Apropos of the .22 caliber revolver discussion, it seems that the revolver model best adapted to the cartridges and the purposes for which the proposed arm is to be used has not been mentioned. The Model 1891 single action Smith & Wesson revolver would be the ideal .22 caliber hunting and target arm.
While not a subscriber to your valuable magazine, I never fail to secure a copy of it from my news dealer and heartily congratulate you upon its splendid merit. I have from time to time noticed the opinions of various sportsmen on what each thinks to be the best all around gun, revolver or pistol and am somewhat surprised to see such a great difference of opinion.
Since subscribing to Outdoor Life I have taken careful note of the articles appearing in it from time to time. Now, I am not a revolver shot, but a rifle crank instead, but I have shot the revolver a bit and I want to say a word in regard to the editor’s answer to Carl Peterson of North Dakota.
In the September issue Lieut. Whelen “answers” some of my statements and not only gets “mixed” with the two guns I had under discussion, but again goes off into his favorite field-target hunting. In view of the fact that he is undoubtedly in a position to discuss that field, and further fact that he has at last agreed with my opinion that the Winchester rifles are about as near perfect as sporting rifles can well be made to suit the majority, I thank him for the information I have received from his letters.
After reading a letter from Mr. C. L. Gilman, in your last number, regarding the manufacture of a small-caliber revolver, I cannot resist getting in on this myself. (This is my first attempt, Mr. Editor, so be lenient.) I also read Ashley A. Haines’ answer to Mr. Gilman and I am heartily in accord with Mr. Haines’ view of this proposed new gun.
Such articles as “Special Loads for High Power Rifles,” and some of the suggestions made regarding the proposed .22 caliber revolver are the kind that make a “crank’s” magazine worth reading. But these articles would be more satisfying if the writers would go farther into the details in some instances.
Mr. Himmelwright in his book, “The Pistol and Revolver,” gives, on page 49, some pistol cartridge ballistics which differ entirely from the figures given in his chapter in “Guns, Ammunition and Tackle,” a volume in the American Sportsman’s Library and edited by Caspar Whitney.
I have been asked to outline what I think would be a satisfactory pocket gun, a gun made for pocket use at close range and for nothing else, suitable for both men and women and under all conditions of dress. The requirements of a pocket gun are these: It must be safe, light-weight, short, flat, compact, hammerless, free from all projections that catch or wear the clothing, quick double action, light trigger pull and heavy striking power.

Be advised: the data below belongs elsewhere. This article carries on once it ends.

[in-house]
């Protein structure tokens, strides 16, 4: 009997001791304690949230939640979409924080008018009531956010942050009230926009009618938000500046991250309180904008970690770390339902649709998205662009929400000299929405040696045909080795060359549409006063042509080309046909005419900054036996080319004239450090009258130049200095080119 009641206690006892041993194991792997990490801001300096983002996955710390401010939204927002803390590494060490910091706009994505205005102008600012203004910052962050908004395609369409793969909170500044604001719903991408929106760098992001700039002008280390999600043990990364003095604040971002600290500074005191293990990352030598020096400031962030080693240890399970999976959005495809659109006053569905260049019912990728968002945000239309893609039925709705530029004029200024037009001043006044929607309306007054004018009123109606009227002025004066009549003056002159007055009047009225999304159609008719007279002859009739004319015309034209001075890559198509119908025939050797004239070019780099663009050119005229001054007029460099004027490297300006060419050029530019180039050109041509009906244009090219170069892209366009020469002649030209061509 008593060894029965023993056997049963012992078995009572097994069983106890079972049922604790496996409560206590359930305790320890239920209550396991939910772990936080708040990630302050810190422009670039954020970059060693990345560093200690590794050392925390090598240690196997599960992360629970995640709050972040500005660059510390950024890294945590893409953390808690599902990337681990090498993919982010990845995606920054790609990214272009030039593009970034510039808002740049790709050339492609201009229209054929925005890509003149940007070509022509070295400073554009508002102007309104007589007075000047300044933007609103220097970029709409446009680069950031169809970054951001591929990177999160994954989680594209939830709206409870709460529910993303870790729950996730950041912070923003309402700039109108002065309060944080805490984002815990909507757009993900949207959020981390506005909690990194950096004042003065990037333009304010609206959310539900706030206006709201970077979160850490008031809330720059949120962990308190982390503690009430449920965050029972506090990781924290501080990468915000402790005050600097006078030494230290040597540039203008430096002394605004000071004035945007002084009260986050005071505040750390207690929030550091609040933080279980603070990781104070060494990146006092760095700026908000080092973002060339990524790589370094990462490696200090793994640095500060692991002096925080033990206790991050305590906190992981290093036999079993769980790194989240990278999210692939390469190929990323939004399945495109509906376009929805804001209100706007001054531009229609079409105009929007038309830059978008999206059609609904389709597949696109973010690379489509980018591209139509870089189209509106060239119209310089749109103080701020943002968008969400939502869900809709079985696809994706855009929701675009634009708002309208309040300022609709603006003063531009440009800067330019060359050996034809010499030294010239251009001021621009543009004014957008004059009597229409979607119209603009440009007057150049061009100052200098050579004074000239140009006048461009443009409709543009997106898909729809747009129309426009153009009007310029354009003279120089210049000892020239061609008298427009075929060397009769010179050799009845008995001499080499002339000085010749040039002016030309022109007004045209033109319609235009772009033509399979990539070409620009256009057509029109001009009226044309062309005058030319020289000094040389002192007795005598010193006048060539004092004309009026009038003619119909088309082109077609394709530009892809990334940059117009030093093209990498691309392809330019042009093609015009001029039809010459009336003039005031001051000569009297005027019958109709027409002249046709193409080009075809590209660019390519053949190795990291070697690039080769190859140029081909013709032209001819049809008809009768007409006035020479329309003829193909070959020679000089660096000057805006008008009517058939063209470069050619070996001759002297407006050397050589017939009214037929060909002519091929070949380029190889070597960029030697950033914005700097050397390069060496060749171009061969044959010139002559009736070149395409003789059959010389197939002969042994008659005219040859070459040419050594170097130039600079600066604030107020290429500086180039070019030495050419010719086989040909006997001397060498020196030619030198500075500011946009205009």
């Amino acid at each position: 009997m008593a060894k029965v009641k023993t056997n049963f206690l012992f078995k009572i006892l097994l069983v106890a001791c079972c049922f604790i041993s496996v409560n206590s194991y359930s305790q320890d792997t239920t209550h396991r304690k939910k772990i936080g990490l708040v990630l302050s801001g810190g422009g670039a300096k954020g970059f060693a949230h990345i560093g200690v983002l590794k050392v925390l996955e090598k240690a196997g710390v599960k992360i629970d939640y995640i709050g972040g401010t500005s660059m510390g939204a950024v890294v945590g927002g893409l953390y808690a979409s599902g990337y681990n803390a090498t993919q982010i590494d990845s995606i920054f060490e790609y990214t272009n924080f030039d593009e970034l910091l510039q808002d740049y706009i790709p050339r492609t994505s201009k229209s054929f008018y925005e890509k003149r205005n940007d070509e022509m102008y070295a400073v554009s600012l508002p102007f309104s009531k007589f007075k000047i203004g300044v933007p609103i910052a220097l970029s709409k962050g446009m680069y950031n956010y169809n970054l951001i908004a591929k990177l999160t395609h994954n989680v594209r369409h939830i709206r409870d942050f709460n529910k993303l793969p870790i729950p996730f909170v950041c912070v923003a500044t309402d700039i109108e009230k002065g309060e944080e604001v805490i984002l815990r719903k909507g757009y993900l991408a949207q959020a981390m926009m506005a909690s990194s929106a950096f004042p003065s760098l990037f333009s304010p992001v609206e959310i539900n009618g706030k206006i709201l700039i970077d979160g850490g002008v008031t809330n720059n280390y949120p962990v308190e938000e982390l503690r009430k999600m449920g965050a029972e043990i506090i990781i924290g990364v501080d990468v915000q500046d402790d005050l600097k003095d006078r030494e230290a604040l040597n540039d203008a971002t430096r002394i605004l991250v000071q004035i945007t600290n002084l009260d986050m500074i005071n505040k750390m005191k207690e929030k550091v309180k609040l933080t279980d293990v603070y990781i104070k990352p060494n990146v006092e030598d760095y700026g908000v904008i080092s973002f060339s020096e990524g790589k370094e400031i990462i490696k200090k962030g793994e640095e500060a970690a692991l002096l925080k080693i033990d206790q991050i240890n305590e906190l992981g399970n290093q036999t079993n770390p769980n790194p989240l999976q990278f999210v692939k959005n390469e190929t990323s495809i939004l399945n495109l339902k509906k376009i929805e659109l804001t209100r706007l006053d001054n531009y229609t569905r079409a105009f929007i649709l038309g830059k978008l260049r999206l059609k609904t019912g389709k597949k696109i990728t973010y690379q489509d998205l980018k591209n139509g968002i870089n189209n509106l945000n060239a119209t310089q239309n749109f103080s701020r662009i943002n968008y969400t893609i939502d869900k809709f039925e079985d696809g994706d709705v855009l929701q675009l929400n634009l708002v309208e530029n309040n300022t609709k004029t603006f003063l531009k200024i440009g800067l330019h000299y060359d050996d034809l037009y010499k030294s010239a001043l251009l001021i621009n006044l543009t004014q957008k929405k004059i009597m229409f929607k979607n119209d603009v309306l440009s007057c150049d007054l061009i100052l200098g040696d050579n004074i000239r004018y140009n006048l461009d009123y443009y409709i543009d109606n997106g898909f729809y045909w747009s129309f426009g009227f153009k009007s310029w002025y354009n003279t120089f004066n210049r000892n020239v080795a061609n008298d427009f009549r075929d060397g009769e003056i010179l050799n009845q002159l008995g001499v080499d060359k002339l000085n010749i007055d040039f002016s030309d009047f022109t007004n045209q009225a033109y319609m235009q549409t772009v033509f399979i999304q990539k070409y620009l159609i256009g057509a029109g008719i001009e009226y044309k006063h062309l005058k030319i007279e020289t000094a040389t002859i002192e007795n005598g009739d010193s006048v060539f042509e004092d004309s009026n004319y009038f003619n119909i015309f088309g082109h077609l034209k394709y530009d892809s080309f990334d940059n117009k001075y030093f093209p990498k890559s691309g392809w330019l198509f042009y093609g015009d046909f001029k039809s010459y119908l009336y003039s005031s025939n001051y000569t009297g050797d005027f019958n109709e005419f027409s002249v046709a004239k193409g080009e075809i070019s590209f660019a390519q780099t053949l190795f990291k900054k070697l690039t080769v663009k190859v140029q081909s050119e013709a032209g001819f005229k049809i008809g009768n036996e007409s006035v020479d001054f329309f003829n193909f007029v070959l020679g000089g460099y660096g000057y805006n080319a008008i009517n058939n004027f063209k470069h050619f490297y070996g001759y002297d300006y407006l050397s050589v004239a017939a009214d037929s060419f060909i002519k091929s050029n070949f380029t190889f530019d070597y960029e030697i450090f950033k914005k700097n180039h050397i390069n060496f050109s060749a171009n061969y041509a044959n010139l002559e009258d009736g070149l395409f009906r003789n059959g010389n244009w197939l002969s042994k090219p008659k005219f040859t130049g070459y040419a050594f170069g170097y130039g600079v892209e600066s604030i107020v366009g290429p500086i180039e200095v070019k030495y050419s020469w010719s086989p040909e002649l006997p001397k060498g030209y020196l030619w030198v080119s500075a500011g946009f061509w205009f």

My friend the gunsmith here, had a very interesting gun in to be repaired, which I thought would be of interest to your Arms and Ammunition department. It is a device to change any repeating shotgun from cylinder to full choke, automatically, while firing.
Will Users of the .32 Winchester Special Please Comply?
Editor Outdoor Life
I am very much interested in the Arms and Ammunition department. I own a .32 Winchester Special rifle and reload my own shells using 23 grains Lightning powder and Ideal bullet No. 321297. I succeeded in getting my deer this fall, making a clean shot, the game dropping instantly.
I have become greatly interested in the articles that have recently appeared in the columns of Outdoor Life regarding the manufacture of a revolver of .22 or .25 caliber, but believe that this gun could be made to give better satisfaction if made to use the .25-20 center fire cartridge, instead of rim fire, as has been suggested.
Will Some of Our .22 Rifle Shooters Please Answer?
Editor Outdoor Life
Will some of your experts give me their experience with .22 caliber rifles at 25 yards? Also would like to know if there is any book printed on this subject. Would appreciate replies through your columns at an early date. N. H. J. H. FITZGERALD.
Just a line to thank yourself and Captain Hardy on the different articles on “How to Become an Expert Shot” and especially his advice on revolver shooting. I have shot both rifle and pistol for thirty years and as a rifle shot on the 200yard range can associate with a very good class of shooters, but with the pistol I was a failure, and couldn’t figure it out until reading Captain Hardy’s article on revolver shooting.
I would like to ask you how the barrels in the rifles made in the United States compare with those of the Mauser. While in Old Mexico, three years ago, on a hunting trip, together with two friends, we took a 7 mm. sporting Mauser along to try it against the .30-40.